When it comes to feedback, it's employee-first or nothing


Employee-first feedback is more important than ever.

We speak to managers every day, and they all say the same thing. The traditional ways of surveying employees and holding appraisals have gone the way of the dodo.

Managers are tired of getting their employees to submit infrequent feedback as part of rigid forms. This offers very little value to anyone. It also causes apathy and disengagement to spread among employees who would prefer to be treated as individuals. 

If a committee brainstorms in the dark, will anyone hear a sound?

Forbes contributor Kevin Kruse notes that data collected from engagement surveys is often ‘hoarded by the senior leadership and a committee is formed to brainstorm ways to improve engagement’.

Kruse's sarcasm shows in the word 'brainstorm'. Often these ideas never see the light of day. Or, by the time the ideas are introduced, the situation has changed so much that the results of the brainstorm are no longer relevant.

Although it's important that organisations visibility of their workforce’s feedback, this is often to the detriment of line managers. Correlations identified at an organisational level may not be relevant to all managers. Organisations should therefore assign learning or training resource to the part of the organisation that needs it most.  

Start with the employee's relationship with their manager

Withholding feedback from line managers is a big mistake. Line managers are charged with supporting the individual needs of each employee, so they should receive the information first. They'll be the most likely to act on that employee-first feedback, after all.

We also believe that employees should be given immediate insight on how they're doing at work. With this insight, they can take ownership of their development. Quantitative insight is less timely when it's filtered through HR first. Tools like Motivii can help employees keep a running record of how they're doing over time.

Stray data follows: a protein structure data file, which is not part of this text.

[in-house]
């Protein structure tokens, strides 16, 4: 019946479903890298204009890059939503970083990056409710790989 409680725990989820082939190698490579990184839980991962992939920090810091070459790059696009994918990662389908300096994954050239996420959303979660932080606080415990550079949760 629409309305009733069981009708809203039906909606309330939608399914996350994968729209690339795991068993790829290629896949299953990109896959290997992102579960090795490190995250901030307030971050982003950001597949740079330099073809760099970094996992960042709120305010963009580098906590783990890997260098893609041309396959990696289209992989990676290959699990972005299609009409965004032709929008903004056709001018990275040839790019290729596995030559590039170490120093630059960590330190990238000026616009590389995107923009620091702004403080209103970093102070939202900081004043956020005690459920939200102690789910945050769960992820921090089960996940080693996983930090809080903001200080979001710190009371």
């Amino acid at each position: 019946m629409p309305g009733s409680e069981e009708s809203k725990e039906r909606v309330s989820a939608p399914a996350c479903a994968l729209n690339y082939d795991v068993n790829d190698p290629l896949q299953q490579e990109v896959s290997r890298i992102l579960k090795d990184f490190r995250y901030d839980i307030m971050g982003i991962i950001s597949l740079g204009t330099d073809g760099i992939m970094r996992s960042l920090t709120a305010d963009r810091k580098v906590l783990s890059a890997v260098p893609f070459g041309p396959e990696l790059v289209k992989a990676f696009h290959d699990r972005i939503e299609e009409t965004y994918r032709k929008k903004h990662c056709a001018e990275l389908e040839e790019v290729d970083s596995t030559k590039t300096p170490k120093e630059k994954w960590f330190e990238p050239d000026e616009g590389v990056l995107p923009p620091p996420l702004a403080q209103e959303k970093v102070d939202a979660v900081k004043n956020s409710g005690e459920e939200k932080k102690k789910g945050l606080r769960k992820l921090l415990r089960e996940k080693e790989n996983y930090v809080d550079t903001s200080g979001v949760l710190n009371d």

It's all about tapping into the individual's motivation to progress and and achieve. That can only come about when employees are equipped with the relevant tools and technologies to become more conscious of their performance and attitude to work (see our previous article on value exchange). 

How to gather employee-first feedback

When employees give their feedback weekly - not just to HR but also to direct line managers - problem areas can be quickly identified and addressed before they become bigger issues.

A combination of anonymous and named feedback empowers managers across the organisation to better understand their teams, make quick decisions to improve motivation and, ultimately, become better managers.

Employee-first feedback is the only way to find out what's really going on at your organisation. And the only way to affect real change. So why do anything else?

By Alan Wanders, Growth Manager at Motivii

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